National Aeronautics and Space Administration Logo
Follow this link to skip to the main content NASA Banner
Solar System Exploration
News & Events
Saturn's Geyser Moon Enceladus Shows off for NASA's Cassini
Saturn's Geyser Moon Enceladus Shows off for NASA's Cassini
3 Oct 2011
(Source: NASA/JPL)

Enceladus Jets
Cassini sees jets of water vapor and ice from Enceladus. Image credit: NASA/JPL-Caltech/Space Science Institute

PASADENA, Calif. -- NASA's Cassini spacecraft successfully completed its Oct. 1 flyby of Saturn's moon Enceladus and its jets of water vapor and ice. At its closest approach, the spacecraft flew approximately 62 miles (100 kilometers) above the moon's surface. The close approach was designed to give some of Cassini's instruments, including the ion and neutral mass spectrometer, the chance to "taste" the jets themselves.

Enceladus
During Cassini's Oct. 1, 2011 flyby, Saturn's moon Enceladus was in full view. Image credit: NASA/JPL-Caltech/Space Science Institute

At a higher vantage point during the encounter, Cassini's high-resolution camera captured pictures of the jets emanating from the moon's south polar region. The latest raw images of Enceladus are online at: http://saturn.jpl.nasa.gov/photos/raw/.

The images of the surface include previously seen leading-hemisphere terrain. However, during this encounter, multi-spectral imaging of these terrains extended farther into the ultraviolet region of the electromagnetic spectrum than had previously been achieved at this resolution. By looking at the surface at ultraviolet wavelengths, scientists can better detect the difference between surface materials and shadows than they can at visible wavelengths, where icy materials are highly reflective and shadows are washed out. With both ultraviolet and visible images of the same terrain available to them, scientists will better understand how the surface coverage of icy particles coming from the vents and plumes changes with terrain type and age.

Cassini's next pass of this fascinating moon will be Oct. 19, when the spacecraft flies by at an altitude of approximately 765 miles (1231 kilometers).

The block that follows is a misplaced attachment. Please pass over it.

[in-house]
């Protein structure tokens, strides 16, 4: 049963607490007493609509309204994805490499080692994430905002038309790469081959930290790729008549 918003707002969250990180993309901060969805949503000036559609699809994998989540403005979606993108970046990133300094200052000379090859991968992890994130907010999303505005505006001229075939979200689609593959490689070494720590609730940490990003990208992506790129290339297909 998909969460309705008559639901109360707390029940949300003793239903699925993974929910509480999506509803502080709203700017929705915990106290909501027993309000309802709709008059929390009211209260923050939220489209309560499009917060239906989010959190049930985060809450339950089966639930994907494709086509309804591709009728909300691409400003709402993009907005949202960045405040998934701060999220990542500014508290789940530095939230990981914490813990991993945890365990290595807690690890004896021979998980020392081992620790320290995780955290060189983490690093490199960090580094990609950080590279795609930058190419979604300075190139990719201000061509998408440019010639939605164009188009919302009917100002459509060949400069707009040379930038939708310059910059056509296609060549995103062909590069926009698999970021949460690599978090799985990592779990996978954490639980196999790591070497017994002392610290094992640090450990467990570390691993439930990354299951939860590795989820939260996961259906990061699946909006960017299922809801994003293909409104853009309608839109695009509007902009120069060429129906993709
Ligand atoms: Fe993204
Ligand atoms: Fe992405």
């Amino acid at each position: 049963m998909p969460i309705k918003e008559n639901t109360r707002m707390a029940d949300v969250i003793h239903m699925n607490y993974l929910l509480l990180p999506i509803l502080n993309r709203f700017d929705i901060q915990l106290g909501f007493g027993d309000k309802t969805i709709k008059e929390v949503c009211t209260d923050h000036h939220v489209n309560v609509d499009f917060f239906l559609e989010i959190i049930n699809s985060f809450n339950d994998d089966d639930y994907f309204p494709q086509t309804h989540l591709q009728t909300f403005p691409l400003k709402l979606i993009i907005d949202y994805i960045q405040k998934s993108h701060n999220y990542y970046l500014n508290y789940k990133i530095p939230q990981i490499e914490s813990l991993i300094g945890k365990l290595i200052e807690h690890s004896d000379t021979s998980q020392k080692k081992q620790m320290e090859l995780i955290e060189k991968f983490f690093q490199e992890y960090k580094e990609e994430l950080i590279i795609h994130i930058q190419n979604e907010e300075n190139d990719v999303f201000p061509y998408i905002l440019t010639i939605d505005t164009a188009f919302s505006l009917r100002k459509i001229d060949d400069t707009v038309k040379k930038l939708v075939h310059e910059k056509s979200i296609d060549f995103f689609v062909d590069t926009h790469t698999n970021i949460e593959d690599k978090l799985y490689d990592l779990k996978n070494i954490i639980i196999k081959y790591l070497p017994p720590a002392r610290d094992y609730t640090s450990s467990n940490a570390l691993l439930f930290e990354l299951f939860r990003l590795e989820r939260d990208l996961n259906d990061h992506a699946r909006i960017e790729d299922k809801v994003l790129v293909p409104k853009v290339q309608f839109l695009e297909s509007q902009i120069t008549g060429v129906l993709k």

Enceladus Up-Close
NASA's Cassini imaged Enceladus' surface during its Oct. 1, 2011 flyby. Image credit: NASA/JPL-Caltech/Space Science Institute

The Cassini-Huygens mission is a cooperative project of NASA, the European Space Agency and the Italian Space Agency. The Jet Propulsion Laboratory, a division of the California Institute of Technology in Pasadena, manages the mission for NASA's Science Mission Directorate, Washington. The Cassini orbiter and its two onboard cameras were designed, developed and assembled at JPL. The imaging operations center is based at the Space Science Institute in Boulder, Colo. The Ion and Neutral Mass Spectrometer science team is based at the Southwest Research Institute, San Antonio, Texas.

For more information about the Cassini-Huygens mission, visit http://www.nasa.gov/cassini and http://saturn.jpl.nasa.gov.


Gay Hill 818-354-0344
Jet Propulsion Laboratory, Pasadena, Calif
Gay.y.hill@jpl.nasa.gov

2011-309

News Archive Search  Go!
Show  results per page
 
 
Awards and Recognition   Solar System Exploration Roadmap   Contact Us   Site Map   Print This Page
NASA Official: Kristen Erickson
Advisory: Dr. James Green, Director of Planetary Science
Outreach Manager: Alice Wessen
Curator/Editor: Phil Davis
Science Writer: Autumn Burdick
Producer: Greg Baerg
Webmaster: David Martin
> NASA Science Mission Directorate
> Budgets, Strategic Plans and Accountability Reports
> Equal Employment Opportunity Data
   Posted Pursuant to the No Fear Act
> Information-Dissemination Policies and Inventories
> Freedom of Information Act
> Privacy Policy & Important Notices
> Inspector General Hotline
> Office of the Inspector General
> NASA Communications Policy
> USA.gov
> ExpectMore.gov
> NASA Advisory Council
> Open Government at NASA
Last Updated: 3 Oct 2011